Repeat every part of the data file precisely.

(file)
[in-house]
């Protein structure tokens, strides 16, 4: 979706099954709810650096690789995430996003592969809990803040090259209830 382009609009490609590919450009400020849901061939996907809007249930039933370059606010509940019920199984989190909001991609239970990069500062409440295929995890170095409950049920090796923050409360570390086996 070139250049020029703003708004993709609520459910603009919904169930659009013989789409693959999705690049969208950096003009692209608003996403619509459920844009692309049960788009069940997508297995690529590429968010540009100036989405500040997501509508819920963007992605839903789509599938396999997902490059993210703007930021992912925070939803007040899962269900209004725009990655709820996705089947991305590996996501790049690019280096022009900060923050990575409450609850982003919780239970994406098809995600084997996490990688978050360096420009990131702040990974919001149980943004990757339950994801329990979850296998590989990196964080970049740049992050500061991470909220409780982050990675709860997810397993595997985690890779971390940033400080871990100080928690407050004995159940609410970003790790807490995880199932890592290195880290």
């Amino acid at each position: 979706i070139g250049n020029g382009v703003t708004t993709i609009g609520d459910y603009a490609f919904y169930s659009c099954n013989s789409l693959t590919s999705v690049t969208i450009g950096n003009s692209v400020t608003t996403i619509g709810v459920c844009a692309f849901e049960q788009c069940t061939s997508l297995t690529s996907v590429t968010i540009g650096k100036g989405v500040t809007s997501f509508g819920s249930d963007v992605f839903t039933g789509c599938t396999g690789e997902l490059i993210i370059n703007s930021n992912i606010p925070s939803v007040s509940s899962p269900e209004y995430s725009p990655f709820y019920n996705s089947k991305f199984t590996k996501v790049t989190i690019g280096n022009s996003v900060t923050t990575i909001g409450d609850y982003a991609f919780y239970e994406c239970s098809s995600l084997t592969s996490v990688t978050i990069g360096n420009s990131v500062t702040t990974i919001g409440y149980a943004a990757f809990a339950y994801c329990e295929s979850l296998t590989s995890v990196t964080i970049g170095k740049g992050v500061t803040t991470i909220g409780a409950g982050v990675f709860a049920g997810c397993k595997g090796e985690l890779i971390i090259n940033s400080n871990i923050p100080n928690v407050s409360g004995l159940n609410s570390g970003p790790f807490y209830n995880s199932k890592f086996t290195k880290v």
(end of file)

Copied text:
[in-house]
């Protein structure tokens, strides 16, 4: 979706099954709810650096690789995430996003592969809990803040090259209830 382009609009490609590919450009400020849901061939996907809007249930039933370059606010509940019920199984989190909001991609239970990069500062409440295929995890170095409950049920090796923050409360570390086996 070139250049020029703003708004993709609520459910603009919904169930659009013989789409693959999705690049969208950096003009692209608003996403619509459920844009692309049960788009069940997508297995690529590429968010540009100036989405500040997501509508819920963007992605839903789509599938396999997902490059993210703007930021992912925070939803007040899962269900209004725009990655709820996705089947991305590996996501790049690019280096022009900060923050990575409450609850982003919780239970994406098809995600084997996490990688978050360096420009990131702040990974919001149980943004990757339950994801329990979850296998590989990196964080970049740049992050500061991470909220409780982050990675709860997810397993595997985690890779971390940033400080871990100080928690407050004995159940609410970003790790807490995880199932890592290195880290």
């Amino acid at each position: 979706i070139g250049n020029g382009v703003t708004t993709i609009g609520d459910y603009a490609f919904y169930s659009c099954n013989s789409l693959t590919s999705v690049t969208i450009g950096n003009s692209v400020t608003t996403i619509g709810v459920c844009a692309f849901e049960q788009c069940t061939s997508l297995t690529s996907v590429t968010i540009g650096k100036g989405v500040t809007s997501f509508g819920s249930d963007v992605f839903t039933g789509c599938t396999g690789e997902l490059i993210i370059n703007s930021n992912i606010p925070s939803v007040s509940s899962p269900e209004y995430s725009p990655f709820y019920n996705s089947k991305f199984t590996k996501v790049t989190i690019g280096n022009s996003v900060t923050t990575i909001g409450d609850y982003a991609f919780y239970e994406c239970s098809s995600l084997t592969s996490v990688t978050i990069g360096n420009s990131v500062t702040t990974i919001g409440y149980a943004a990757f809990a339950y994801c329990e295929s979850l296998t590989s995890v990196t964080i970049g170095k740049g992050v500061t803040t991470i909220g409780a409950g982050v990675f709860a049920g997810c397993k595997g090796e985690l890779i971390i090259n940033s400080n871990i923050p100080n928690v407050s409360g004995l159940n609410s570390g970003p790790f807490y209830n995880s199932k890592f086996t290195k880290v």